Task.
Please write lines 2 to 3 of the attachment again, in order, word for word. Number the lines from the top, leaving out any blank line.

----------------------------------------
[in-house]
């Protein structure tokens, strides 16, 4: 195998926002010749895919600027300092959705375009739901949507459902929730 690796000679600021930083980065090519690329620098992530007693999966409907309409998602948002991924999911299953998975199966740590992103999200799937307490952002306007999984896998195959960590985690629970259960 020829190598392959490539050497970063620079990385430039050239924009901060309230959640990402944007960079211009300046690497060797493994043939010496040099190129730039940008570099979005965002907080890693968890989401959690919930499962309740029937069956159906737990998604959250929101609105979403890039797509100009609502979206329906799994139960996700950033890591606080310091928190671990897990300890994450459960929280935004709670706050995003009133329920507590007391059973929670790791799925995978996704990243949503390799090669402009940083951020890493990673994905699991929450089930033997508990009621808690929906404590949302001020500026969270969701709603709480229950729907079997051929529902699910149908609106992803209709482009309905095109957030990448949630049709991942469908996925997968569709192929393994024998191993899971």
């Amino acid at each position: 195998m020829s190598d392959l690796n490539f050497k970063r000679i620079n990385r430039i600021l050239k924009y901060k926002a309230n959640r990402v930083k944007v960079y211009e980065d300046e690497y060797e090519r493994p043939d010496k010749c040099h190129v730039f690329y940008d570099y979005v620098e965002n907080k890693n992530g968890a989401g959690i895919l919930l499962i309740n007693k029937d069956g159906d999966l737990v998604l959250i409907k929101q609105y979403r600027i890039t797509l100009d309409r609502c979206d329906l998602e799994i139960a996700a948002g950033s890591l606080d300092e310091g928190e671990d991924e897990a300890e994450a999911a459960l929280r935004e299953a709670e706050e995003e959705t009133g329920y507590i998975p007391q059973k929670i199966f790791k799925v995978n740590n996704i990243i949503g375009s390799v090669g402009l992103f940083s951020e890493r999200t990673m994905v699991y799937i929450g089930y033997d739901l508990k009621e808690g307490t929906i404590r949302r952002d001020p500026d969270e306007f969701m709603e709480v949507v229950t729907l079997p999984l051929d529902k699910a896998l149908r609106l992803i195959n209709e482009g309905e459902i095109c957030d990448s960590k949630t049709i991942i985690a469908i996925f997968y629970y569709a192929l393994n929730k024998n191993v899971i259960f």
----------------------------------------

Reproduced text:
């Protein structure tokens, strides 16, 4: 195998926002010749895919600027300092959705375009739901949507459902929730 690796000679600021930083980065090519690329620098992530007693999966409907309409998602948002991924999911299953998975199966740590992103999200799937307490952002306007999984896998195959960590985690629970259960 020829190598392959490539050497970063620079990385430039050239924009901060309230959640990402944007960079211009300046690497060797493994043939010496040099190129730039940008570099979005965002907080890693968890989401959690919930499962309740029937069956159906737990998604959250929101609105979403890039797509100009609502979206329906799994139960996700950033890591606080310091928190671990897990300890994450459960929280935004709670706050995003009133329920507590007391059973929670790791799925995978996704990243949503390799090669402009940083951020890493990673994905699991929450089930033997508990009621808690929906404590949302001020500026969270969701709603709480229950729907079997051929529902699910149908609106992803209709482009309905095109957030990448949630049709991942469908996925997968569709192929393994024998191993899971």
């Amino acid at each position: 195998m020829s190598d392959l690796n490539f050497k970063r000679i620079n990385r430039i600021l050239k924009y901060k926002a309230n959640r990402v930083k944007v960079y211009e980065d300046e690497y060797e090519r493994p043939d010496k010749c040099h190129v730039f690329y940008d570099y979005v620098e965002n907080k890693n992530g968890a989401g959690i895919l919930l499962i309740n007693k029937d069956g159906d999966l737990v998604l959250i409907k929101q609105y979403r600027i890039t797509l100009d309409r609502c979206d329906l998602e799994i139960a996700a948002g950033s890591l606080d300092e310091g928190e671990d991924e897990a300890e994450a999911a459960l929280r935004e299953a709670e706050e995003e959705t009133g329920y507590i998975p007391q059973k929670i199966f790791k799925v995978n740590n996704i990243i949503g375009s390799v090669g402009l992103f940083s951020e890493r999200t990673m994905v699991y799937i929450g089930y033997d739901l508990k009621e808690g307490t929906i404590r949302r952002d001020p500026d969270e306007f969701m709603e709480v949507v229950t729907l079997p999984l051929d529902k699910a896998l149908r609106l992803i195959n209709e482009g309905e459902i095109c957030d990448s960590k949630t049709i991942i985690a469908i996925f997968y629970y569709a192929l393994n929730k024998n191993v899971i259960f």